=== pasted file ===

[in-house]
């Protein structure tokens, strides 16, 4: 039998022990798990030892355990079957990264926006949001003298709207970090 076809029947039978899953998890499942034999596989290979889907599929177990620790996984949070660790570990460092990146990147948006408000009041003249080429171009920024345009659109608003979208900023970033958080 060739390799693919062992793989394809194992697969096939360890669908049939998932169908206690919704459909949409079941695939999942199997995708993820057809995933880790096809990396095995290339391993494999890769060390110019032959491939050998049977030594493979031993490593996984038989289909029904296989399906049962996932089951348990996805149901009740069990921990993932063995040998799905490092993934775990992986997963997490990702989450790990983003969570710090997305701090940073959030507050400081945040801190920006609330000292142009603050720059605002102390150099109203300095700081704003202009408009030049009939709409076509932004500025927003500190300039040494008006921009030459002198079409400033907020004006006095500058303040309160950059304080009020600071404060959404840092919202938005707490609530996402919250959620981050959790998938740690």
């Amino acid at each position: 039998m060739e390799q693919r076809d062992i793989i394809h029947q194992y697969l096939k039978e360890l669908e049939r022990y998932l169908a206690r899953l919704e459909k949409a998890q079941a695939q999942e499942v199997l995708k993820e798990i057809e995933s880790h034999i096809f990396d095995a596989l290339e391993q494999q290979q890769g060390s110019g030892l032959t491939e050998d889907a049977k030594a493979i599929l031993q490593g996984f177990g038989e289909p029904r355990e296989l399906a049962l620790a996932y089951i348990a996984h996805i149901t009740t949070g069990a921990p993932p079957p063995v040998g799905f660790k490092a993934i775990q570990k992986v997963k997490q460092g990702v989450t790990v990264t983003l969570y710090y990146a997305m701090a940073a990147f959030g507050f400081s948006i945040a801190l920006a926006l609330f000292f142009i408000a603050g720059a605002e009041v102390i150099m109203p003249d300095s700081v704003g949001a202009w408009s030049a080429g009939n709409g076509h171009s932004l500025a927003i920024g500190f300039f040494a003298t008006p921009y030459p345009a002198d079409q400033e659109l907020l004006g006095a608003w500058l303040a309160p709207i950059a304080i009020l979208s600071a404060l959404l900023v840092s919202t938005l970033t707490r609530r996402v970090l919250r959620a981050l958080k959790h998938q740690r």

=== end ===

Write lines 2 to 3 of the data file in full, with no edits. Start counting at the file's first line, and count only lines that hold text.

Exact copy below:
């Protein structure tokens, strides 16, 4: 039998022990798990030892355990079957990264926006949001003298709207970090 076809029947039978899953998890499942034999596989290979889907599929177990620790996984949070660790570990460092990146990147948006408000009041003249080429171009920024345009659109608003979208900023970033958080 060739390799693919062992793989394809194992697969096939360890669908049939998932169908206690919704459909949409079941695939999942199997995708993820057809995933880790096809990396095995290339391993494999890769060390110019032959491939050998049977030594493979031993490593996984038989289909029904296989399906049962996932089951348990996805149901009740069990921990993932063995040998799905490092993934775990992986997963997490990702989450790990983003969570710090997305701090940073959030507050400081945040801190920006609330000292142009603050720059605002102390150099109203300095700081704003202009408009030049009939709409076509932004500025927003500190300039040494008006921009030459002198079409400033907020004006006095500058303040309160950059304080009020600071404060959404840092919202938005707490609530996402919250959620981050959790998938740690």
């Amino acid at each position: 039998m060739e390799q693919r076809d062992i793989i394809h029947q194992y697969l096939k039978e360890l669908e049939r022990y998932l169908a206690r899953l919704e459909k949409a998890q079941a695939q999942e499942v199997l995708k993820e798990i057809e995933s880790h034999i096809f990396d095995a596989l290339e391993q494999q290979q890769g060390s110019g030892l032959t491939e050998d889907a049977k030594a493979i599929l031993q490593g996984f177990g038989e289909p029904r355990e296989l399906a049962l620790a996932y089951i348990a996984h996805i149901t009740t949070g069990a921990p993932p079957p063995v040998g799905f660790k490092a993934i775990q570990k992986v997963k997490q460092g990702v989450t790990v990264t983003l969570y710090y990146a997305m701090a940073a990147f959030g507050f400081s948006i945040a801190l920006a926006l609330f000292f142009i408000a603050g720059a605002e009041v102390i150099m109203p003249d300095s700081v704003g949001a202009w408009s030049a080429g009939n709409g076509h171009s932004l500025a927003i920024g500190f300039f040494a003298t008006p921009y030459p345009a002198d079409q400033e659109l907020l004006g006095a608003w500058l303040a309160p709207i950059a304080i009020l979208s600071a404060l959404l900023v840092s919202t938005l970033t707490r609530r996402v970090l919250r959620a981050l958080k959790h998938q740690r």